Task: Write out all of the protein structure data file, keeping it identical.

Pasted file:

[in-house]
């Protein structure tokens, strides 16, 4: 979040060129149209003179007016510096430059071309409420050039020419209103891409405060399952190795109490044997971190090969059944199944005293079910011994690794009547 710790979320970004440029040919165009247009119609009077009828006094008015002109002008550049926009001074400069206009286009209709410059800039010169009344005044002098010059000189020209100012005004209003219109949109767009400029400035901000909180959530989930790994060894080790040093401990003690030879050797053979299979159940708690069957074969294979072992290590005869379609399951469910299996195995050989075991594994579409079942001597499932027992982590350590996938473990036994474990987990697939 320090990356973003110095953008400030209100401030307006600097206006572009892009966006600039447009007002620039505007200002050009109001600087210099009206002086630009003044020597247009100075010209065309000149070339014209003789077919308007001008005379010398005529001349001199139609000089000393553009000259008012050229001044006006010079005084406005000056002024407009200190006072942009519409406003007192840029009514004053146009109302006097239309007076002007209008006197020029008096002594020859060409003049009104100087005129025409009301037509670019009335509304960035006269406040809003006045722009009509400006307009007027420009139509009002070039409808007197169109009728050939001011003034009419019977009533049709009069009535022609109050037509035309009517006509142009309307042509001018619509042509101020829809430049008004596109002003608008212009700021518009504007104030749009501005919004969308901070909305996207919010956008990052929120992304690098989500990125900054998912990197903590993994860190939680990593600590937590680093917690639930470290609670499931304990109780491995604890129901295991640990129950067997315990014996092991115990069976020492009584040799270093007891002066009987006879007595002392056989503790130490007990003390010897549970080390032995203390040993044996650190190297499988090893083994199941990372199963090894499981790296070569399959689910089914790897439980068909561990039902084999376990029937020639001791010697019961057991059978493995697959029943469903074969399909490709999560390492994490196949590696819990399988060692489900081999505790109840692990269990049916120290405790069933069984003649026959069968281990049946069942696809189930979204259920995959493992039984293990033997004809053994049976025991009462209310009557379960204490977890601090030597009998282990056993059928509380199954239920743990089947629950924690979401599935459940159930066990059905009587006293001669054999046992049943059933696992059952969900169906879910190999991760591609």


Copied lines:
[in-house]
């Protein structure tokens, strides 16, 4: 979040060129149209003179007016510096430059071309409420050039020419209103891409405060399952190795109490044997971190090969059944199944005293079910011994690794009547 710790979320970004440029040919165009247009119609009077009828006094008015002109002008550049926009001074400069206009286009209709410059800039010169009344005044002098010059000189020209100012005004209003219109949109767009400029400035901000909180959530989930790994060894080790040093401990003690030879050797053979299979159940708690069957074969294979072992290590005869379609399951469910299996195995050989075991594994579409079942001597499932027992982590350590996938473990036994474990987990697939 320090990356973003110095953008400030209100401030307006600097206006572009892009966006600039447009007002620039505007200002050009109001600087210099009206002086630009003044020597247009100075010209065309000149070339014209003789077919308007001008005379010398005529001349001199139609000089000393553009000259008012050229001044006006010079005084406005000056002024407009200190006072942009519409406003007192840029009514004053146009109302006097239309007076002007209008006197020029008096002594020859060409003049009104100087005129025409009301037509670019009335509304960035006269406040809003006045722009009509400006307009007027420009139509009002070039409808007197169109009728050939001011003034009419019977009533049709009069009535022609109050037509035309009517006509142009309307042509001018619509042509101020829809430049008004596109002003608008212009700021518009504007104030749009501005919004969308901070909305996207919010956008990052929120992304690098989500990125900054998912990197903590993994860190939680990593600590937590680093917690639930470290609670499931304990109780491995604890129901295991640990129950067997315990014996092991115990069976020492009584040799270093007891002066009987006879007595002392056989503790130490007990003390010897549970080390032995203390040993044996650190190297499988090893083994199941990372199963090894499981790296070569399959689910089914790897439980068909561990039902084999376990029937020639001791010697019961057991059978493995697959029943469903074969399909490709999560390492994490196949590696819990399988060692489900081999505790109840692990269990049916120290405790069933069984003649026959069968281990049946069942696809189930979204259920995959493992039984293990033997004809053994049976025991009462209310009557379960204490977890601090030597009998282990056993059928509380199954239920743990089947629950924690979401599935459940159930066990059905009587006293001669054999046992049943059933696992059952969900169906879910190999991760591609």